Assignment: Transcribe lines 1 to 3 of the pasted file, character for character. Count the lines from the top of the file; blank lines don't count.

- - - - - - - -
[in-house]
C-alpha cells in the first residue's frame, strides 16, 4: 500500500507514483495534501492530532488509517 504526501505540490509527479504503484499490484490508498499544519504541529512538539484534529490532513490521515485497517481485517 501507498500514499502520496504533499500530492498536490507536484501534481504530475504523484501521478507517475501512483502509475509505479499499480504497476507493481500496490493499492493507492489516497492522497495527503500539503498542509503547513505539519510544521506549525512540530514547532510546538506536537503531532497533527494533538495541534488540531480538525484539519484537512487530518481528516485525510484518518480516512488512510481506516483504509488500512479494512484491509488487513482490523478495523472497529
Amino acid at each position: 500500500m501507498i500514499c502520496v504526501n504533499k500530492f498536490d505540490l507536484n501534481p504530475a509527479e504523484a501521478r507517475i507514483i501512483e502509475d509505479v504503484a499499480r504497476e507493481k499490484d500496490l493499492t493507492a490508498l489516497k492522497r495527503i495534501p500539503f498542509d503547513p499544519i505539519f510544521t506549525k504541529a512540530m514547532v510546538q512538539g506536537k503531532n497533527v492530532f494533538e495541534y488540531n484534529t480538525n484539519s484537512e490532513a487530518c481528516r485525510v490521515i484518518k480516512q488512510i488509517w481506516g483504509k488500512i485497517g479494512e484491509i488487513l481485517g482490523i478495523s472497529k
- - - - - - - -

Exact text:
[in-house]
C-alpha cells in the first residue's frame, strides 16, 4: 500500500507514483495534501492530532488509517 504526501505540490509527479504503484499490484490508498499544519504541529512538539484534529490532513490521515485497517481485517 501507498500514499502520496504533499500530492498536490507536484501534481504530475504523484501521478507517475501512483502509475509505479499499480504497476507493481500496490493499492493507492489516497492522497495527503500539503498542509503547513505539519510544521506549525512540530514547532510546538506536537503531532497533527494533538495541534488540531480538525484539519484537512487530518481528516485525510484518518480516512488512510481506516483504509488500512479494512484491509488487513482490523478495523472497529
Amino acid at each position: 500500500m501507498i500514499c502520496v504526501n504533499k500530492f498536490d505540490l507536484n501534481p504530475a509527479e504523484a501521478r507517475i507514483i501512483e502509475d509505479v504503484a499499480r504497476e507493481k499490484d500496490l493499492t493507492a490508498l489516497k492522497r495527503i495534501p500539503f498542509d503547513p499544519i505539519f510544521t506549525k504541529a512540530m514547532v510546538q512538539g506536537k503531532n497533527v492530532f494533538e495541534y488540531n484534529t480538525n484539519s484537512e490532513a487530518c481528516r485525510v490521515i484518518k480516512q488512510i488509517w481506516g483504509k488500512i485497517g479494512e484491509i488487513l481485517g482490523i478495523s472497529k